After the honeymoon
The national media have given John McCain their unconditional love. As he tests
the presidential waters, that's about to change.
Don't Quote Me by Dan Kennedy
In the summer of 1994, Senator John McCain found himself in a familiar place:
deep trouble. The Arizona Republican's wife, Cindy, had been caught
stealing from the international children's relief agency she ran in order to
feed her addiction to painkillers. Already humiliated, she faced prosecution,
maybe even prison. And John McCain -- who had nearly been driven from office
several years earlier over his involvement in the Keating Five savings-and-loan
scandal -- again faced the prospect of his political career's coming to an
What happened next may surprise anyone whose knowledge of McCain is based
solely on his most recent incarnation as the media's favorite
campaign-finance-reformin', tobacco-fightin' war hero.
He stopped talking to the Arizona Republic. And he kept his mouth
shut for many months.
McCain's vow of silence was prompted by an editorial cartoon by the
Republic's newly minted Pulitzer Prize winner, Steve Benson. A
spaced-out Cindy McCain was standing in the midst of a group of what appeared
to be starving African children. Holding one up by the ankle, she was depicted
as saying, "Quit your crying and give me the drugs." In the background was a
van labeled CINDY McCAIN'S VOLUNTARY MEDICAL TEAM.
By any measure, Benson's cartoon was remarkably vicious. But, given the facts
of the case and Cindy McCain's very public role in running the agency, it could
hardly be called unfair. "Cindy McCain had violated her public duty. She did it
knowingly and she did it repeatedly," observes Benson. Yet McCain chose to
respond by cutting off the state's largest media outlet.
In the end, things worked out for both the McCains and the Republic.
Cindy McCain reached an agreement with prosecutors that allowed her to avoid
prison. And by 1996, John McCain was once again talking to his adopted home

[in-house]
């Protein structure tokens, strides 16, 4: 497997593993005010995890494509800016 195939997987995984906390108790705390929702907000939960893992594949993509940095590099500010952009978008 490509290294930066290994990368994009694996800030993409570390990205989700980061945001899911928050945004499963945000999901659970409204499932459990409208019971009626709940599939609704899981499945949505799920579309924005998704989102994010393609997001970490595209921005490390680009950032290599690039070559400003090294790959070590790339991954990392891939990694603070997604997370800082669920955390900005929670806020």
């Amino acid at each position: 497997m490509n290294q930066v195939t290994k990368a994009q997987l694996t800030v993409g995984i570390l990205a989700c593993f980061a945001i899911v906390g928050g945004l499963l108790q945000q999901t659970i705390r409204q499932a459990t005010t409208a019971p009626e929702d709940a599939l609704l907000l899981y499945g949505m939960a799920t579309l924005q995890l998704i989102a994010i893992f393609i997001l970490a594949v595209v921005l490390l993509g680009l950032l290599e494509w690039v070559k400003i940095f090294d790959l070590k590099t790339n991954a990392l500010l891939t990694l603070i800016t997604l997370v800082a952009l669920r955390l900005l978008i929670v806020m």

state's newspaper of record; the cartoon, he admitted, was "incredibly painful"
But now, with McCain on the verge of launching his first presidential campaign
-- a destiny many have predicted since his celebrated return from a North
Vietnamese POW camp in 1973 -- the incident is emblematic of a side that few
outside of Arizona have seen.
Yes, McCain is courageous, tough, and independent, pathologically
accommodating to the national media (he reportedly once got up at 3 a.m.
to do a TV appearance while he and Cindy were celebrating their wedding
anniversary in Hawaii), and a genuine leader in the battles to clean up our
corrupt campaign-finance system and to keep cigarettes out of kids' hands.
But he can also be petty and vindictive. He has a volcanic temper -- one that
will surely be tested on the presidential campaign trail when reporters badger
him with questions about the Keating Five scandal, his messy divorce from his
first wife, and his current wife's misuse of charitable funds. "He's got a
great media gift, but I think he's also incredibly thin-skinned when he's
challenged," says Slate's David Plotz, who wrote a piece last year
arguing that McCain is better suited to Senate bomb-throwing than he is to
presidential leadership. Adds Harry Jaffe, a national editor for
Washingtonian magazine: "He's a pugnacious guy. He's easily pissed off.
And he doesn't suffer assholes, or reporters who he thinks are assholes."
When it comes to tastelessness, McCain makes Steve Benson look like a deacon.
In his first Senate campaign, he referred to a retirement community called